I often think, just because a category is saturated with competing
clips, doesn't mean it should be disregarded as a potential subject. At this point, deciding what to focus energy on is more an
art than a science. Excellent and unique shots, with a strong
storyline will always compete. But in general, would you agree that
stock video shooters need to focus more energy on research before
they press the record trigger?
Bob Davies: Research is one of the few things (beyond a natural talent) which will make the difference between stock footage producers who come up with the next generation of super-sellers, and those who re-produce the same average content which has been done to death.
StockVideoSeller: What are the differences in the markets for still stock photography and stock video footage? Do the same rules apply?
Davies: I'd say yes, in general the markets which will perform
well are the same for footage and stills, that's not from my own
footage sales experience though, just a hunch, so please take that
view with a pinch of salt :)
What trends in the stock footage industry do contributors need to be
aware of? What is the future of stock footage in micro stock sales?
Have we seen the peak yet as compared to stock photography?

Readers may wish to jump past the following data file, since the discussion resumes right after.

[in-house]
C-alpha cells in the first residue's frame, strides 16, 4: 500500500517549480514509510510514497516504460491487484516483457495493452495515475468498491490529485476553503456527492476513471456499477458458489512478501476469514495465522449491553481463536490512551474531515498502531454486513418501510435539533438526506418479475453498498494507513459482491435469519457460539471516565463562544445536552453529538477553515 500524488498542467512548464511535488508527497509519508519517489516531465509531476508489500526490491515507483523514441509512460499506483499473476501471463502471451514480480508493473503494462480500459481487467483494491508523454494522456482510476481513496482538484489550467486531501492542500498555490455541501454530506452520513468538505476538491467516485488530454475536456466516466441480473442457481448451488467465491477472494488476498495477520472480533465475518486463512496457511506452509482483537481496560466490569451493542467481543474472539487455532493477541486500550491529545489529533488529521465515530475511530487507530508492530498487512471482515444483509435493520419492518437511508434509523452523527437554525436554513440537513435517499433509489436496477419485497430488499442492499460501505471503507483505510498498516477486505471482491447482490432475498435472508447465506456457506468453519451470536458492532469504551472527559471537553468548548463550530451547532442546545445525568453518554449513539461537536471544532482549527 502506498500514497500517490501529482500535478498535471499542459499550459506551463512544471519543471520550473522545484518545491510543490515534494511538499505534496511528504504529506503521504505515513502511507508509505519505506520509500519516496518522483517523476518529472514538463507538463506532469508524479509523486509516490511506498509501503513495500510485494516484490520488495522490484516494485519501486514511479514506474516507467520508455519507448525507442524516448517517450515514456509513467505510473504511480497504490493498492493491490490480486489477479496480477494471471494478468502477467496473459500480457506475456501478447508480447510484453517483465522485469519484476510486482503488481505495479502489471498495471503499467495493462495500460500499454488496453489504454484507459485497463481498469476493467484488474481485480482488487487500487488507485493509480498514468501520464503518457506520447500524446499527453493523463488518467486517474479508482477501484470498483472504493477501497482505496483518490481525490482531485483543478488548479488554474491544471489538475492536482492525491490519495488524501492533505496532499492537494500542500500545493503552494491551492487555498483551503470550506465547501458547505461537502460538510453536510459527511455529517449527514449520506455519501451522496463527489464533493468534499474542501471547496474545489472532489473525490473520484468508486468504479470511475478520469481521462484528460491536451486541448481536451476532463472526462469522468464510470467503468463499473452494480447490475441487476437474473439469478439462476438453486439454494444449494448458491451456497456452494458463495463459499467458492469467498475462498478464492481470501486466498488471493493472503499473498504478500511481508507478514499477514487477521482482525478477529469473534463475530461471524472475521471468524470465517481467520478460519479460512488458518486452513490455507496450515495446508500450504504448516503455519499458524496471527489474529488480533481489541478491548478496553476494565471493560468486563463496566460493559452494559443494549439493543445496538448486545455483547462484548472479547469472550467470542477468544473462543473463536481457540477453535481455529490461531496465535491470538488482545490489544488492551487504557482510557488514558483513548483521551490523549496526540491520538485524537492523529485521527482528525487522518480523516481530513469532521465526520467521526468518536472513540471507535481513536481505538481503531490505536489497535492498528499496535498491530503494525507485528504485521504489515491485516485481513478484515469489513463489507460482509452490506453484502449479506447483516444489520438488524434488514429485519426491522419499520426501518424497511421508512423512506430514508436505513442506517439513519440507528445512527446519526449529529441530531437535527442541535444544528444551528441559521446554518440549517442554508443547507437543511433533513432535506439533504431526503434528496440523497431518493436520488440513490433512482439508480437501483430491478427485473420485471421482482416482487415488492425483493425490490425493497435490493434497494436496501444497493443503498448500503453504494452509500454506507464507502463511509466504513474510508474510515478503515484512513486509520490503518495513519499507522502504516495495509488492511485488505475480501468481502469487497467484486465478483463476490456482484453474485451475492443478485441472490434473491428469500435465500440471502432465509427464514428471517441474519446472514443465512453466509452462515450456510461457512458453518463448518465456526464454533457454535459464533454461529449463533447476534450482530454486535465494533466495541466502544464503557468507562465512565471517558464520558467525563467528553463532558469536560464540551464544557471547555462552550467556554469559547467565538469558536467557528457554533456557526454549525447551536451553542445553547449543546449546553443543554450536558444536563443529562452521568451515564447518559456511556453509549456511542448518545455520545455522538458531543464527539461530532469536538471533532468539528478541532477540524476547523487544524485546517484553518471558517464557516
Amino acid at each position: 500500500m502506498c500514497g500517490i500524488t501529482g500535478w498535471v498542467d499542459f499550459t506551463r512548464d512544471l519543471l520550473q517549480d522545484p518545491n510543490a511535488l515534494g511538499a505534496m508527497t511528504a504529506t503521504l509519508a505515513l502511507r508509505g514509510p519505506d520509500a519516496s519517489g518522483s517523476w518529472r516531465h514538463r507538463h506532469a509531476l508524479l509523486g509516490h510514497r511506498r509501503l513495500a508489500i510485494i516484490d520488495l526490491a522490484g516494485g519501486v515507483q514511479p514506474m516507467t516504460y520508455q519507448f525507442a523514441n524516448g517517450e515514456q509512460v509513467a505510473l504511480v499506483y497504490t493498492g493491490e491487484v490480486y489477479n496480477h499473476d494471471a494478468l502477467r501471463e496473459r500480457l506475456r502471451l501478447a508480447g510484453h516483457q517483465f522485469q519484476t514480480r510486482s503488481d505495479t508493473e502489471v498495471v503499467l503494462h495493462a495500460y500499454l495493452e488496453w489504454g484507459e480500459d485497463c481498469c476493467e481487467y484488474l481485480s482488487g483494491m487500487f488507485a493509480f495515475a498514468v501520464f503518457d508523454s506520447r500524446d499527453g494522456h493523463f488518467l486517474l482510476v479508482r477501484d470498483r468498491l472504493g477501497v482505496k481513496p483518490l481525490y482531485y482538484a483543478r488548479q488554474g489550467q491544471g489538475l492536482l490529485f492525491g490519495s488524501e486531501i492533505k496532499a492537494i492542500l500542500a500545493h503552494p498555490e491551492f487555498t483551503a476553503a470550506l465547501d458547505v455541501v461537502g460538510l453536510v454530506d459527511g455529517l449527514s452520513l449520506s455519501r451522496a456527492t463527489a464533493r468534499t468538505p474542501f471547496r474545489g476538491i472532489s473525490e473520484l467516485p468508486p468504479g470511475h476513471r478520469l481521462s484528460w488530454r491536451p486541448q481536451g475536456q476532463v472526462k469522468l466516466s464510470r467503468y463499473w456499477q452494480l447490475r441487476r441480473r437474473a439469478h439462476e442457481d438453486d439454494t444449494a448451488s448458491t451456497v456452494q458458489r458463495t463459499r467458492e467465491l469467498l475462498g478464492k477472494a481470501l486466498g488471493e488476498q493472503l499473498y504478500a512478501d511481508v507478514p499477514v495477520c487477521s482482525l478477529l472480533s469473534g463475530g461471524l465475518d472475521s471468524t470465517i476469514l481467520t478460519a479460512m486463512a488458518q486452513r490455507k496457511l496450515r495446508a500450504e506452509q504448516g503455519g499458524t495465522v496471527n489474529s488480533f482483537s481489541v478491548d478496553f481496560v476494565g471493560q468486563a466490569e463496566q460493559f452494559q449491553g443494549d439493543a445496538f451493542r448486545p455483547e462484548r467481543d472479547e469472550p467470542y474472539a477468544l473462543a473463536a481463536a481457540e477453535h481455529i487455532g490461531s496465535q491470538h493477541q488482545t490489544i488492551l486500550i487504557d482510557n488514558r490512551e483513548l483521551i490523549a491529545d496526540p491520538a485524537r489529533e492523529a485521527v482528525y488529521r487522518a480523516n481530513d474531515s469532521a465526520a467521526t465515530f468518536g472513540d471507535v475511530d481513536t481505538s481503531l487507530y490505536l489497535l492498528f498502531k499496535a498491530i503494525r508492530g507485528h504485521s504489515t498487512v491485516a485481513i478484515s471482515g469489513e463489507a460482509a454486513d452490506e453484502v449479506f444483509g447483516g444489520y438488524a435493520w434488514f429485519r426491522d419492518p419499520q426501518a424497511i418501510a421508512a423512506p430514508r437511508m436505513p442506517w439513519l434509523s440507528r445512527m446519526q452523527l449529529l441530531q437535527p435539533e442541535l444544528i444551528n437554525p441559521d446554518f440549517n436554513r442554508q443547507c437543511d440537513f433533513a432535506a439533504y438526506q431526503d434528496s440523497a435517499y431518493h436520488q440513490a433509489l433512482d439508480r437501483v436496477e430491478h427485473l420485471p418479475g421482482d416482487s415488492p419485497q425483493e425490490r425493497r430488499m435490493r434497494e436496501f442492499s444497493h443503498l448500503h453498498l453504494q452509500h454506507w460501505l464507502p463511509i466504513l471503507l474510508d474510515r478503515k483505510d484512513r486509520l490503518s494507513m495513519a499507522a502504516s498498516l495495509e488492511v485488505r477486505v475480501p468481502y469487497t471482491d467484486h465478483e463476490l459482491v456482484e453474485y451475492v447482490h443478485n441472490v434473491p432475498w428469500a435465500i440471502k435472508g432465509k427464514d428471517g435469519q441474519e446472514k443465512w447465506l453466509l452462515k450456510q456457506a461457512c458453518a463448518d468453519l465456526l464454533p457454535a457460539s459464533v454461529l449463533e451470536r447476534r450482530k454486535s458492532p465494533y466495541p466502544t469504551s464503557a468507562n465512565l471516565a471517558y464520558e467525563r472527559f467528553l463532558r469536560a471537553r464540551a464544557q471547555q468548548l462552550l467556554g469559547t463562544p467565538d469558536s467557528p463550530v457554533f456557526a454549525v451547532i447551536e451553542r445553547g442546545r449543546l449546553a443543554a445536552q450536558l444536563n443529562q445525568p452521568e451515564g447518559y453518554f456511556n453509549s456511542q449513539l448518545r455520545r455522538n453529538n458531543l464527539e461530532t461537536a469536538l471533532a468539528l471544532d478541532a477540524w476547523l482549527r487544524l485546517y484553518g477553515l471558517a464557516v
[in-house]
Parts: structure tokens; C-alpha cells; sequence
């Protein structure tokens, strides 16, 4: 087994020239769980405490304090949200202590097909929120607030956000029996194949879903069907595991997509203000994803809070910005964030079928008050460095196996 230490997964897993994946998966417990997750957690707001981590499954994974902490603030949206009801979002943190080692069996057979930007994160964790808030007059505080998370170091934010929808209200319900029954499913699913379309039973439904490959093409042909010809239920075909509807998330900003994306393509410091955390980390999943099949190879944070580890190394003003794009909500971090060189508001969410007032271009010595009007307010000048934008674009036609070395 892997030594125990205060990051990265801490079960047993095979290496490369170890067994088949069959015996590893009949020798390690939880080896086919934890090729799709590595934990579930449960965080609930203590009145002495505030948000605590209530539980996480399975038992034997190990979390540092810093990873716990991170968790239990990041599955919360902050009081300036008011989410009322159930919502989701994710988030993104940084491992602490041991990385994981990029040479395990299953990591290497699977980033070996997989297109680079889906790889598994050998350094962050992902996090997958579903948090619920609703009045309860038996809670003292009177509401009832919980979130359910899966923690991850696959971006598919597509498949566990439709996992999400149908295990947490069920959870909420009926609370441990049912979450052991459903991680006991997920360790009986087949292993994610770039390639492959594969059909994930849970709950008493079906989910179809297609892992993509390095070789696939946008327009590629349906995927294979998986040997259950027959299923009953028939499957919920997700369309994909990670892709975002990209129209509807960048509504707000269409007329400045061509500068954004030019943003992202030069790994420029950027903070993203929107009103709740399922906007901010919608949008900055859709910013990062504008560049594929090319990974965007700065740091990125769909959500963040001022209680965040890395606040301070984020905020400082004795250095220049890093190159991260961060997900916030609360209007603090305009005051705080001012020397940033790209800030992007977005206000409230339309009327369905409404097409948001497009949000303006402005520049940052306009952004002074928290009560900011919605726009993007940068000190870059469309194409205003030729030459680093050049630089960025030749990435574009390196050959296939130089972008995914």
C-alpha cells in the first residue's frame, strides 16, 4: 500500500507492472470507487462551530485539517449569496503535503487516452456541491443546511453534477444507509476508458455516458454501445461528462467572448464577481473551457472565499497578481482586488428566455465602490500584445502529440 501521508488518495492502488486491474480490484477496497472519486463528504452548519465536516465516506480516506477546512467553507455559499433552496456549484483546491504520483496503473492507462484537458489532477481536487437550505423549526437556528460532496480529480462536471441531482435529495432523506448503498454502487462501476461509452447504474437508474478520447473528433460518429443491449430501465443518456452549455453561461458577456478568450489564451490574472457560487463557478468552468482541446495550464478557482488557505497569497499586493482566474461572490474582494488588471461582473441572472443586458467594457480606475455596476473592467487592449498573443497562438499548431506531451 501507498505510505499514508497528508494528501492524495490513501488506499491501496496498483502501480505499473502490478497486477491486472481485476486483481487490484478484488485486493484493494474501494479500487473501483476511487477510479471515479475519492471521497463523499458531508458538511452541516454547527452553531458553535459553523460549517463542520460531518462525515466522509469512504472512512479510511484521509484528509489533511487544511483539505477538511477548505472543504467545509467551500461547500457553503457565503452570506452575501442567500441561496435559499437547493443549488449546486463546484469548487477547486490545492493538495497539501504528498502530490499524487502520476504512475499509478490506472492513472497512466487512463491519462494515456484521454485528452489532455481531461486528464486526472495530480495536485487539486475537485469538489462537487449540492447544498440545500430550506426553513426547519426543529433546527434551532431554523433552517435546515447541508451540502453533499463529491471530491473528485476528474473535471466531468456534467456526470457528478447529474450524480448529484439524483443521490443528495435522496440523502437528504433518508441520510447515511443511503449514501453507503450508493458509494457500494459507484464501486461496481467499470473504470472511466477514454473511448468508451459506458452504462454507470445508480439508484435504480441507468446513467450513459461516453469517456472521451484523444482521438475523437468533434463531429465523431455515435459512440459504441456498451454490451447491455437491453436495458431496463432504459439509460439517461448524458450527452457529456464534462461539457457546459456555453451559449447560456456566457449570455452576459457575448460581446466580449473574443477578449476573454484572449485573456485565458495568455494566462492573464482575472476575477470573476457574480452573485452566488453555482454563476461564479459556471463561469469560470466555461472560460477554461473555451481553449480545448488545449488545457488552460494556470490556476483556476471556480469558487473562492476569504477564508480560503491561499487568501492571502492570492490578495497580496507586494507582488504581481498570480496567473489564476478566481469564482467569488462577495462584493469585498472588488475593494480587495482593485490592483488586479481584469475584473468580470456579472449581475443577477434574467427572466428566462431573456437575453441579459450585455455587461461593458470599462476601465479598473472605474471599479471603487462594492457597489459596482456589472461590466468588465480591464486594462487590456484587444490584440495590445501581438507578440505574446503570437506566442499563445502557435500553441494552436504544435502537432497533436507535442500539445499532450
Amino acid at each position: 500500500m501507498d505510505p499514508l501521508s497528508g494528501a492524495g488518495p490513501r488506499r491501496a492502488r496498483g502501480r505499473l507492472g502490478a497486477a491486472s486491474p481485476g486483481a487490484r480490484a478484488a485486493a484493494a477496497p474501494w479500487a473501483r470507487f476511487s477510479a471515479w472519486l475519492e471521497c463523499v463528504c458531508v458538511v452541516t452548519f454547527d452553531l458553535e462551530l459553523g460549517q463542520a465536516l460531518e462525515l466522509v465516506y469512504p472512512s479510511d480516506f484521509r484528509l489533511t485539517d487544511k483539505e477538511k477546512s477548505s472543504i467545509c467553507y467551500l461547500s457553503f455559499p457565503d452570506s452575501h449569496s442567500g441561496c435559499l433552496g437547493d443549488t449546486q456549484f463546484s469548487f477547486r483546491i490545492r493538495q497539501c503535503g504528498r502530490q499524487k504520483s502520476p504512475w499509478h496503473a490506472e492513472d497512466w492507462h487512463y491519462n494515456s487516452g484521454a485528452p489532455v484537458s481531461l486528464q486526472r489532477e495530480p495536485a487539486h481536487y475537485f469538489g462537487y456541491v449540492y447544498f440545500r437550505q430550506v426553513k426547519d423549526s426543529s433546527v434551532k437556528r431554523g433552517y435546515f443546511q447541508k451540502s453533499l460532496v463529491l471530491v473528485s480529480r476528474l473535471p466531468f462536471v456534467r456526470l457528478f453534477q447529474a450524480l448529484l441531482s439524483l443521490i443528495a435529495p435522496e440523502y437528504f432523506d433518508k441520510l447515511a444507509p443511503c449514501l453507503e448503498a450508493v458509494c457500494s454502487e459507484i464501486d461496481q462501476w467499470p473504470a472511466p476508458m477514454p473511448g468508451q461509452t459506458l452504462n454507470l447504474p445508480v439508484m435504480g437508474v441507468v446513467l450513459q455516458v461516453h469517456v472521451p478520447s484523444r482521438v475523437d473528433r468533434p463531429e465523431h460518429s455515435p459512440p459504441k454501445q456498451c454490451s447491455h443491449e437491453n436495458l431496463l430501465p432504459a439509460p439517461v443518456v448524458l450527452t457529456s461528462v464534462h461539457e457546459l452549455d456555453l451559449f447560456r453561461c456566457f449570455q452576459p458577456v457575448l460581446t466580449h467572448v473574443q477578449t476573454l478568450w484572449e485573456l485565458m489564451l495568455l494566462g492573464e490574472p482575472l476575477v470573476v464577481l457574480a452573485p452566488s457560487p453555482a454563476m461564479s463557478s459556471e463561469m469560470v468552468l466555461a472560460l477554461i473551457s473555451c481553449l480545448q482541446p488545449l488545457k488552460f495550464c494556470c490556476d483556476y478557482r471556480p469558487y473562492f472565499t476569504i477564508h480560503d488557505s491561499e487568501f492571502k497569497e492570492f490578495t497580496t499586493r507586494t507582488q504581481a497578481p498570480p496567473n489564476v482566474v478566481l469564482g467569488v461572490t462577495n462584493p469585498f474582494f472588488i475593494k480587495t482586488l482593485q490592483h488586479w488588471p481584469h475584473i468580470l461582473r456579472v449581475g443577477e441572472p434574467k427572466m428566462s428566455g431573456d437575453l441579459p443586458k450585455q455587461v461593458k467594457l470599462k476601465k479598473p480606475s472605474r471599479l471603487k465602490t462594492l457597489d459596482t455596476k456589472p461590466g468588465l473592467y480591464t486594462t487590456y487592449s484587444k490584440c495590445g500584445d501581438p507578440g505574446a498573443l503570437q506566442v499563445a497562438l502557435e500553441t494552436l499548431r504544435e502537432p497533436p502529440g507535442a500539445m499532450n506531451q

even remotely, footage makes up a tiny proportion of paid licensable
content online, I think the peak is still to come, and it's a LOT
higher than where it is now :) I've heard similar from a few people
I've interviewed for the picNiche blog (they'll be published over the
I think we both agree the days of point and shoot and no research are
over. What are the major actions a new contributor to stock video
footage agencies can take to ensure success? Or, if you were starting
out from zero - knowing what you do now - how would you proceed?
Davies: Hmm, I can only say really for stills, but I think the
issue is the same: up your game. Either produce a decent quantity of
satisfactory content, or produce a little amazing content. The days
in micro of submitting your ugly dog in your scruffy back yard are
long gone. Everything you produce should be well lit, well composed
and steadily shot, with good key-wording and perhaps most
importantly... it should 'say' something.
Could you elaborate more on images saying something? Do you mean
they should involve the potential buyer or ultimate audience in an
interesting story? Why is that important?
Bod Davies: There are two key aspects in every stock image, the content, and the concept. The content (and quality thereof) is how it's shot, who or what is in the image, what are they doing, how it is lit, and technical factors. The concept is what the image is saying... is this person happy in what they are doing, are they achieving something, are they winners or losers. It is the backstory of the people or even objects in the image. Think of more than just the content, having a well defined message and a reason for content-buyers and their customers to connect to the image or footage and really 'feel' it, and you'll be leaps and bounds above the competition.